Essex Street Market. Photo by Cynthia Lamb.

Essex Street Market. I love this place because it’s so reflective of the neighborhood. If you need some bacalao or ten limes for a dollar they’ve got it. Produce options range from utilitarian to exotic, and you can spot chefs from local restaurants stocking up during the day. If you’re feeling posh you can find sublime cheeses and salamis for $30-$40/lb. But price sensitive customers can stretch their dollars here as well. You’ve got three greengrocers, two fishmongers, two butchers, a French bakery, a Greek bakery, a juice bar/sandwich shop, a Japanese deli, a gourmet shop, a taqueria, a coffee shop, a chocolatier and more all under one roof. It’s not quite one stop shopping but it’s a great place to tick off a bunch of items from your list, and maybe splurge for a treat. The vibe might not be everyone’s cup of tea, and some may find the hours inconvenient, but it’s my fave food shopping in the neighborhood.

Fresh Direct. If you’re organized enough to place an order for a week’s worth of food online Fresh Direct will deliver it to you. You’ll pay a small premium for this service, but they have quality stuff. I can vouch for their cheeses, which are very good. I’m too cheap and disorganized for this service, not to mention I like going to the market to see what looks good on any particular day. It wouldn’t work for me. But some good friends of mine are quite happy with them.

Chinatown. In addition to some of the best restaurants in the neighborhood Chinatown has a vast wealth of grocery items available to the home cook. You can’t throw a rock without hitting a greengrocer, fishmonger, butcher, supermarket or specialty store. (Nor should you, by the way).  People who cook Chinese (and other Asian cuisines) at home come from all over the city to shop here. I buy plenty of fish, Asian vegetables and Buddhist chickens (which I’ve come to vastly prefer over supermarket chickens) in Chinatown. Been shopping there for decades, and I’m still learning the lay of the land. More on that in future articles.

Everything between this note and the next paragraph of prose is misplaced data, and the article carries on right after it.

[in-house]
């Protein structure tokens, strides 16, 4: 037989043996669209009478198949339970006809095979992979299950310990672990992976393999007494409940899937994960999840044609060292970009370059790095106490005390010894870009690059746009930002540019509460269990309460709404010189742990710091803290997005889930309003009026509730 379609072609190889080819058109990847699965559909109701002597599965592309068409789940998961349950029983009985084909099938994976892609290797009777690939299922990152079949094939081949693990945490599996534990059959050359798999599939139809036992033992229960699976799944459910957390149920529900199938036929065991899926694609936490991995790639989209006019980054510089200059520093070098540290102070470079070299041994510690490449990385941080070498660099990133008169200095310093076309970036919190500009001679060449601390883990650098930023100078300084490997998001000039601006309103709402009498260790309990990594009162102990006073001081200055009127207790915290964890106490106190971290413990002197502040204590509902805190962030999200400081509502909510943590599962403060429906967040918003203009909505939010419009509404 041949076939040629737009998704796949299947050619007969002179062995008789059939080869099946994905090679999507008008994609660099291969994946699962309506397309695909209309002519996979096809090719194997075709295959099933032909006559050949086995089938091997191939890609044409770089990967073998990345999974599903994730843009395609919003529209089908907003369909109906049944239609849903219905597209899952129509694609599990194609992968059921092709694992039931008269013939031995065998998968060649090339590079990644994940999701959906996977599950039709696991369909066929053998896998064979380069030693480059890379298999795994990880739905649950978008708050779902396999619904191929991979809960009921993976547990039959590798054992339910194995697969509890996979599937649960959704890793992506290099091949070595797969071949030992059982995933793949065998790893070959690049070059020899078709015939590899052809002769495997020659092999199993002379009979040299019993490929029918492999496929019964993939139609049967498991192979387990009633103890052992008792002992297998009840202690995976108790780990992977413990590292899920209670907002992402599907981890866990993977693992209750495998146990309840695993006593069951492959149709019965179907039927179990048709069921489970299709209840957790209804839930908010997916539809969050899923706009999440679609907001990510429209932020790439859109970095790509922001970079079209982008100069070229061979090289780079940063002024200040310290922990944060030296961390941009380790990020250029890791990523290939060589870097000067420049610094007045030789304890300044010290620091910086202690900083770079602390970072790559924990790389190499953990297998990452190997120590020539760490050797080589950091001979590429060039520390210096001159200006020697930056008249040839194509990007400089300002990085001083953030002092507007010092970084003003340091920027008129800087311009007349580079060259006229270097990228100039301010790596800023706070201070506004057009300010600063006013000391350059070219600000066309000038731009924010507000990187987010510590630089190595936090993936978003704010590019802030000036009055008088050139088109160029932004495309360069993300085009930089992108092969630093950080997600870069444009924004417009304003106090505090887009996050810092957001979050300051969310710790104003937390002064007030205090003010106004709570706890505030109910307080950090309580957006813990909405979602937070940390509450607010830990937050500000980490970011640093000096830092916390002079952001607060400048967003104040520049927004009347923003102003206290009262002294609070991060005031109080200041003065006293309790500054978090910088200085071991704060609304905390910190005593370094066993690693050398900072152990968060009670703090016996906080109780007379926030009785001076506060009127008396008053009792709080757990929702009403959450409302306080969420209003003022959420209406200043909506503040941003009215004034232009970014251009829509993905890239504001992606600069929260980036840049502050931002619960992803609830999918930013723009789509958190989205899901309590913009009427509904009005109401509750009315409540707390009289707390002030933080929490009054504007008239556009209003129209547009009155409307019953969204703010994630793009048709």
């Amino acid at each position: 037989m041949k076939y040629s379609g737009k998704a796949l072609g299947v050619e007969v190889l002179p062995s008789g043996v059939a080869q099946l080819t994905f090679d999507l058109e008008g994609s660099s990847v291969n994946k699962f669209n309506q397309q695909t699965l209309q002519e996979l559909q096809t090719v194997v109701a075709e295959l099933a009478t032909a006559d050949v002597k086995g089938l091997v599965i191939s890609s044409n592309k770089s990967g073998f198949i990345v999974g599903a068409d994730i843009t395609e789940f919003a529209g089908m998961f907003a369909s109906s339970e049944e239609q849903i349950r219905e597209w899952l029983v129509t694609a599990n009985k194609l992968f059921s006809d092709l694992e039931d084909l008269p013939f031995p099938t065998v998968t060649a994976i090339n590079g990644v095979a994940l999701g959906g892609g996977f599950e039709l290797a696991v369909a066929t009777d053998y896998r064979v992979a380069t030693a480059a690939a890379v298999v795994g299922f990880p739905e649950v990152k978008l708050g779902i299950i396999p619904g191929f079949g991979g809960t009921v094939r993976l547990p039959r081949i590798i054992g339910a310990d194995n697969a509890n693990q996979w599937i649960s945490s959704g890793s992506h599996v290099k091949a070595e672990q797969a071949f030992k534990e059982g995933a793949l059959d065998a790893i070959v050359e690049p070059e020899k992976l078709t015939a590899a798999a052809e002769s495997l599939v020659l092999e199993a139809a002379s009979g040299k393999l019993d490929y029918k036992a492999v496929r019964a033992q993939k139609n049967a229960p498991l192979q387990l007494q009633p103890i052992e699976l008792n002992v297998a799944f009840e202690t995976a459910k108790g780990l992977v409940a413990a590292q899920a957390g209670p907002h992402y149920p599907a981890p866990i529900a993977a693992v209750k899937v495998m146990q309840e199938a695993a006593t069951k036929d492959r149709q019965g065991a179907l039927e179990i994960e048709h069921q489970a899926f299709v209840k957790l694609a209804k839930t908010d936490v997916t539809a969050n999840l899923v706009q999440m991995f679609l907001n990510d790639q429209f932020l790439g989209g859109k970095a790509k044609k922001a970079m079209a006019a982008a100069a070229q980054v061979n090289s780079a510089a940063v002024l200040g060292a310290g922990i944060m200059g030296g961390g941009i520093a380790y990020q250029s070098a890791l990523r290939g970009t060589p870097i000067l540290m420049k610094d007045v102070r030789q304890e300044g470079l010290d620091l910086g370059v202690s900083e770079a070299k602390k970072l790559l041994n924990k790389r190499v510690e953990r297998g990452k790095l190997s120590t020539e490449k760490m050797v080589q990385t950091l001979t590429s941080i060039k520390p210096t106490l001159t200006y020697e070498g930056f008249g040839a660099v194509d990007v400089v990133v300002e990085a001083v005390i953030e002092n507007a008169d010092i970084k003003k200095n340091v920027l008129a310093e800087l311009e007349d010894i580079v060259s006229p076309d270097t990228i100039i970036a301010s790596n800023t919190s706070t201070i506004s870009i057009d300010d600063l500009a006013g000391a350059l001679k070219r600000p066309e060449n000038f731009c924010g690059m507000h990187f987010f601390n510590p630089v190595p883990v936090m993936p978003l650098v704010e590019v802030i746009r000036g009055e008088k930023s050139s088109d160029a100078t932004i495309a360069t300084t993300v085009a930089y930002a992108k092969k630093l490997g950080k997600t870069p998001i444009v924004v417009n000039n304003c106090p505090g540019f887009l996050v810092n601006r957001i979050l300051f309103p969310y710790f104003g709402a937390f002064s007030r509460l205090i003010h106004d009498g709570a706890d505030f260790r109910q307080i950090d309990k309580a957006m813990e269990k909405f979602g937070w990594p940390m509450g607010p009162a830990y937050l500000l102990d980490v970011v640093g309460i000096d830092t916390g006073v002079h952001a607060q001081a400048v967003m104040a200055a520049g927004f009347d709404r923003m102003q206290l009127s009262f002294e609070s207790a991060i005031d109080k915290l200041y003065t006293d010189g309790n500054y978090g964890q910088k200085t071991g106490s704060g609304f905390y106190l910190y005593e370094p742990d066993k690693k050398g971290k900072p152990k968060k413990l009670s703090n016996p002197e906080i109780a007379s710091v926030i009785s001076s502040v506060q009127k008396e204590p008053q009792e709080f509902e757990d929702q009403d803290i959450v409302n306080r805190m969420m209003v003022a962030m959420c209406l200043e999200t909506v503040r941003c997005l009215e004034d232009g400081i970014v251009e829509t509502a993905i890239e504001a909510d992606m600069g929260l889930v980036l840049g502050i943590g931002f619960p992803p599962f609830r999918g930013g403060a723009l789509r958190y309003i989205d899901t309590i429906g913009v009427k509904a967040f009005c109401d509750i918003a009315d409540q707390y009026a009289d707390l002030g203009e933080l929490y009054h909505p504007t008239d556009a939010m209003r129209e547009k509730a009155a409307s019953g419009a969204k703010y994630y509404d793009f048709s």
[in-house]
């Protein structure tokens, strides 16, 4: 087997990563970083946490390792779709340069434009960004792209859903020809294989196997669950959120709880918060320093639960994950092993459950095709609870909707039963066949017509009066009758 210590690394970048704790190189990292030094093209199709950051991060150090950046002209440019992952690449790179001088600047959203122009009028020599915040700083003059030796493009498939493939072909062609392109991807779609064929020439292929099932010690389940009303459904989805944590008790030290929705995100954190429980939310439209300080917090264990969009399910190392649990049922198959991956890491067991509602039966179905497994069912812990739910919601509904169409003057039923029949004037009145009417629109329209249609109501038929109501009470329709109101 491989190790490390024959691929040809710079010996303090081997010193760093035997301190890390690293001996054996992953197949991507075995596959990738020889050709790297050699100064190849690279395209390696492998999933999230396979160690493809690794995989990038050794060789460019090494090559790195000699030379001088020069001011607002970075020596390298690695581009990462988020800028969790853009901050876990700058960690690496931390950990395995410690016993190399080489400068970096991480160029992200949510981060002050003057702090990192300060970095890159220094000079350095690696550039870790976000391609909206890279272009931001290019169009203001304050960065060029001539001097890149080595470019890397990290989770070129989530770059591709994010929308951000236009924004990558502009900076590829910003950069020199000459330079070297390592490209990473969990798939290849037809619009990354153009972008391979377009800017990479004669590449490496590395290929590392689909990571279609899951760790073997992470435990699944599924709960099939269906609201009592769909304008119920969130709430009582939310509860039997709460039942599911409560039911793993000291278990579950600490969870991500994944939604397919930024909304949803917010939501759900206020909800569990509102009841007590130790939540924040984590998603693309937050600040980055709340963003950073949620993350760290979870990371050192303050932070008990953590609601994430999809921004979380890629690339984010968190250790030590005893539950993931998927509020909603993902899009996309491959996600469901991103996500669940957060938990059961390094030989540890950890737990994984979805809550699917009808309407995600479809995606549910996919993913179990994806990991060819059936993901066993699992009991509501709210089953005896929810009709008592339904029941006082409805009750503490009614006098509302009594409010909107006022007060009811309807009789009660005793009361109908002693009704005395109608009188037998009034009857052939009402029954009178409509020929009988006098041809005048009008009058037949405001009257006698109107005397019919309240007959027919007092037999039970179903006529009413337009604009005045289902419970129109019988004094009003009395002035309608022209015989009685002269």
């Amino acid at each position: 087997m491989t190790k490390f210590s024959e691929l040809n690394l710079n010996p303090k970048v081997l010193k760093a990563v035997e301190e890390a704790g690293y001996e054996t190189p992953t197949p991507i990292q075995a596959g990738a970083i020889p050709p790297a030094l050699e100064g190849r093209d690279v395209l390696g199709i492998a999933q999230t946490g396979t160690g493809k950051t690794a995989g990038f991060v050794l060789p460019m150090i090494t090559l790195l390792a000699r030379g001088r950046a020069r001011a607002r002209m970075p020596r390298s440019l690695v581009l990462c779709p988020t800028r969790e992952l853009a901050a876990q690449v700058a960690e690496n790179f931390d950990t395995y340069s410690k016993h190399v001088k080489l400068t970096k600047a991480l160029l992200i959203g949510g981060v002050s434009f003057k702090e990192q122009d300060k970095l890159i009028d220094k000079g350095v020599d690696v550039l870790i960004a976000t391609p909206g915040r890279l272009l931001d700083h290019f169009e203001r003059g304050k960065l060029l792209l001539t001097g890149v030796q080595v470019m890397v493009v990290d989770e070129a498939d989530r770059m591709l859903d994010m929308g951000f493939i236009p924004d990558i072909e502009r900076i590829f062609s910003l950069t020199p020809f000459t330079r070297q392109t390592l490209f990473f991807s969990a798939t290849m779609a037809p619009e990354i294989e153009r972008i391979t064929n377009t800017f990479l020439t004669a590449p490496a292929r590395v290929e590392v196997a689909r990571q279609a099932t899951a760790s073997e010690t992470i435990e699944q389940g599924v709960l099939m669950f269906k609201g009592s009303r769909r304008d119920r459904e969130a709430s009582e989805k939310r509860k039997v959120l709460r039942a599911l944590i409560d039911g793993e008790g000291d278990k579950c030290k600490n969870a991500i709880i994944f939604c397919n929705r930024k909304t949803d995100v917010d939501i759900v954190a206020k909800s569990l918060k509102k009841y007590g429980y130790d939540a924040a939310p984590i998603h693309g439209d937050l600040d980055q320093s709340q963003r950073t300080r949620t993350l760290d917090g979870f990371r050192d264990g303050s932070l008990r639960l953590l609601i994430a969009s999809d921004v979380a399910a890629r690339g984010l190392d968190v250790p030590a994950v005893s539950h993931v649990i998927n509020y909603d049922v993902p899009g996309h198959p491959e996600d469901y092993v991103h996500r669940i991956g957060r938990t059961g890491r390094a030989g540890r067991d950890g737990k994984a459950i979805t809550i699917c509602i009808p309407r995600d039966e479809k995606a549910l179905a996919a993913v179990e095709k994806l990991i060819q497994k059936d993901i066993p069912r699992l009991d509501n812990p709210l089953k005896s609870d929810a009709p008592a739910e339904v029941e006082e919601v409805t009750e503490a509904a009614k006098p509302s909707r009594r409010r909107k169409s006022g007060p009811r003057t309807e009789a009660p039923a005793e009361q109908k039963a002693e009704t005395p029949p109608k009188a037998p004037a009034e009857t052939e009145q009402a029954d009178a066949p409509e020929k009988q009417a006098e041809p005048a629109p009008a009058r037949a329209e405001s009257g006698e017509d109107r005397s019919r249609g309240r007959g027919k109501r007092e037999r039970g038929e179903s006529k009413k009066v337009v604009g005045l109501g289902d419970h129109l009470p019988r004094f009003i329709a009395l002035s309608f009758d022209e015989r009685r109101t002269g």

JP Bowersock is a professional musician and music producer who has toured the world repeatedly, eating at top restaurants and hole-in-the-wall joints. He is a serious home cook with over two decades’ experience cooking for family, friends and fellow rock and rollers. Mr Bowersock keeps a toe in the wine business as well,  consulting for the wine lists of several neighborhood establishments, including Clandestino, 35 Canal St. When not on tour or in the recording studio he’s scouring the neighborhood for frugal food finds.

This week it’s straight to red Bordeaux. Readers may remember in a previous article I said that 2009 was a great year for Bordeaux, meaning even lesser appellations are likely to be quite good. The same holds true for 2010, as far as the Chateau Haut Laulion Cuvee Jean-Baptiste Bourdeaux 2010 is concerned.  It’s good, and consistent with the 2009 vintage.

It has just enough oak-y tannins and restrained fruit to please traditionalists, yet it’s soft and approachable enough to satisfy those accustomed to big, fruity New World reds. It’s a good vin ordinaire for Bordeaux fans, and a great training wheels Bordeaux for the uninitiated. Best of all it’s not expensive. A magnum (double size bottle) sells for $20 at Seward Park Wine and Liquors.


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  1. Interesting article! Makes me wonder where the local (possibly Essex-esque) markets are in St. Paul. Granted, I don’t have a lot of occasion for cooking at college, but it’s always fun to try out new markets when I get a chance.

  2. Public markets like Essex are a rare thing in America these days. Phila has the Reading Terminal Market. Cincinnati has Findlay Market. Seattle has Pike Place Market. Allentown, Pa has the Allentown Fairgrounds Farmer’s Market. Those are the one’s I’ve been to.

    I don’t know if there’s anything similar in St Paul, but you do have good farmers’ markets there during the growing season. And a good farmers’ market is tough to beat!